Late Tuesday, Kodak announced it has filed its Plan of Reorganization with the U.S. Bankruptcy Court, initiating the process to emerge from Chapter 11 bankruptcy.
Kodak believes the submitted plan will enable to the company to emerge from bankruptcy as soon as July. It will be a company focused on commercial imaging and printing going forward.
According to court documents, Kodak plans to cancel its current stock and re-issue new stock.
The current stock will lose all value once Kodak emerges from bankruptcy.
"The stockholders of Eastman Kodak are a little bit like that homeowner that gets foreclosed. There won't be any value, you lose everything," said George Conboy, President of Brighton Securities.
A majority of those shares will go to the company's second lien holders. Kodak did not identify how much would go to unsecured creditors, which are owed as much as $2.2 billion. However it's expected, they will lose a lot in the transaction.
"What we are expecting at this point is that the unsecured creditors should get about 20 cents on the dollar," said Conboy.
Rochester-area company Optimation is one of the major unsecured creditors that is owed about $1.7 million dollars from Kodak.
Optimation President Bill Pollock released this statement today:
"Optimation has a long and valued relationship with Kodak. We are happy that the emergence plan has been developed. We anticipate that our relationship with Kodak will continue to be strong as they emerge. We are certain that both Optimation and Kingsbury will find new expanded ways to partner with Kodak in the future."
Optimation has already signed a new three-year manufacturing contract with Kodak.
Another group that could be affected are 1,100 retirees who have unfunded pensions.
The Eastman Kodak Retiree Association said it appears under the proposed plan those pensions would be paid with stock, not cash.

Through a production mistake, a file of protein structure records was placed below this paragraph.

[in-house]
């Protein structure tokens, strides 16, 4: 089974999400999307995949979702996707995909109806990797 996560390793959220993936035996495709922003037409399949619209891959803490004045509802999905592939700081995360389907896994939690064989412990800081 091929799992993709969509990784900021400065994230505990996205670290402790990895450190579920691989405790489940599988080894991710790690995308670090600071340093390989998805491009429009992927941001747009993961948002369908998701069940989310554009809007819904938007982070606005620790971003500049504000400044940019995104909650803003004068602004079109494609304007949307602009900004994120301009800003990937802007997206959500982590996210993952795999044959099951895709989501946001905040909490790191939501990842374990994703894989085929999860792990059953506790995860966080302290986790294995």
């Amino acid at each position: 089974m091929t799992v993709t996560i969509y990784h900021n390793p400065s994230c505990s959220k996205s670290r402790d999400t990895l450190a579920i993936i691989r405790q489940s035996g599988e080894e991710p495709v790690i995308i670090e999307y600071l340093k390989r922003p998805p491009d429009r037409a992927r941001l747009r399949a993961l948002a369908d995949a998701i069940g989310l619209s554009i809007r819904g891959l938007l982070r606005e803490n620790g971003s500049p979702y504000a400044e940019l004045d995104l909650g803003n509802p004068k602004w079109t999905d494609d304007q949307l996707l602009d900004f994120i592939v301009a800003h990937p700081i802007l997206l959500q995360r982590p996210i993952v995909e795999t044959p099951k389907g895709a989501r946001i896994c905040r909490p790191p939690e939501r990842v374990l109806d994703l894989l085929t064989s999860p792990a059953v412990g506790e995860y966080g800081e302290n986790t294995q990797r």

"I know the initial emotional reaction is what is the value of the stock going to be, is it going to be worth anything, that is to be determined," said Art Roberts, EKRA President.
EKRA has filed a court motion to get a retiree committee established for this group to determine if they will be paid fairly. That goes before the court on May 29.
In a statement, Kodak CEO Antonio Perez said, "The filing of the Plan of Reorganization and Disclosure Statement represents a major milestone in our reorganization: this initiates our emergence process. We now have a clear path forward for Kodak, and we are positioning the company for a profitable and sustainable future."
Former Kodak employee and now RIT lecturer, John Ward, says the new commercially focused Kodak will have to work in a new marketplace in the commercial printing and graphics business.
"They should be competitive in those technologies but they certainly won't have the dominant role like they had in the consumer photo businesses," said John Ward, RIT Business Lecturer.
The plan needs to be voted on by creditors and also needs U.S. Bankruptcy Court approval before it can move forward.
The first hearing is expected in June.
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